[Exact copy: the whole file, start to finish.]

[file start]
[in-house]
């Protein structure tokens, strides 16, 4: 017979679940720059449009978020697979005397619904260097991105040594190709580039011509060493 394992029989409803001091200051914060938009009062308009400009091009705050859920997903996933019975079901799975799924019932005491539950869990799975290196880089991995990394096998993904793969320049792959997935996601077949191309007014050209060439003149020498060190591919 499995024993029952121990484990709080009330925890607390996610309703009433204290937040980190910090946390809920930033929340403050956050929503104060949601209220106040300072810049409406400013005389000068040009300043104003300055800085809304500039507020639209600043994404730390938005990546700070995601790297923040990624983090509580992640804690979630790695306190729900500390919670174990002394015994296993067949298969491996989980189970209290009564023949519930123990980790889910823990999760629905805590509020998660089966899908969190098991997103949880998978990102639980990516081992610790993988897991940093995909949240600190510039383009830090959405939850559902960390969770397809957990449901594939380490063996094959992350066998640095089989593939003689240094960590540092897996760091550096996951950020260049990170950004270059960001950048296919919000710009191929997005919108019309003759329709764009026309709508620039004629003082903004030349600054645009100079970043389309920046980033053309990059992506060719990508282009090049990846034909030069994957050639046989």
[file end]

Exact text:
[in-house]
């Protein structure tokens, strides 16, 4: 017979679940720059449009978020697979005397619904260097991105040594190709580039011509060493 394992029989409803001091200051914060938009009062308009400009091009705050859920997903996933019975079901799975799924019932005491539950869990799975290196880089991995990394096998993904793969320049792959997935996601077949191309007014050209060439003149020498060190591919 499995024993029952121990484990709080009330925890607390996610309703009433204290937040980190910090946390809920930033929340403050956050929503104060949601209220106040300072810049409406400013005389000068040009300043104003300055800085809304500039507020639209600043994404730390938005990546700070995601790297923040990624983090509580992640804690979630790695306190729900500390919670174990002394015994296993067949298969491996989980189970209290009564023949519930123990980790889910823990999760629905805590509020998660089966899908969190098991997103949880998978990102639980990516081992610790993988897991940093995909949240600190510039383009830090959405939850559902960390969770397809957990449901594939380490063996094959992350066998640095089989593939003689240094960590540092897996760091550096996951950020260049990170950004270059960001950048296919919000710009191929997005919108019309003759329709764009026309709508620039004629003082903004030349600054645009100079970043389309920046980033053309990059992506060719990508282009090049990846034909030069994957050639046989």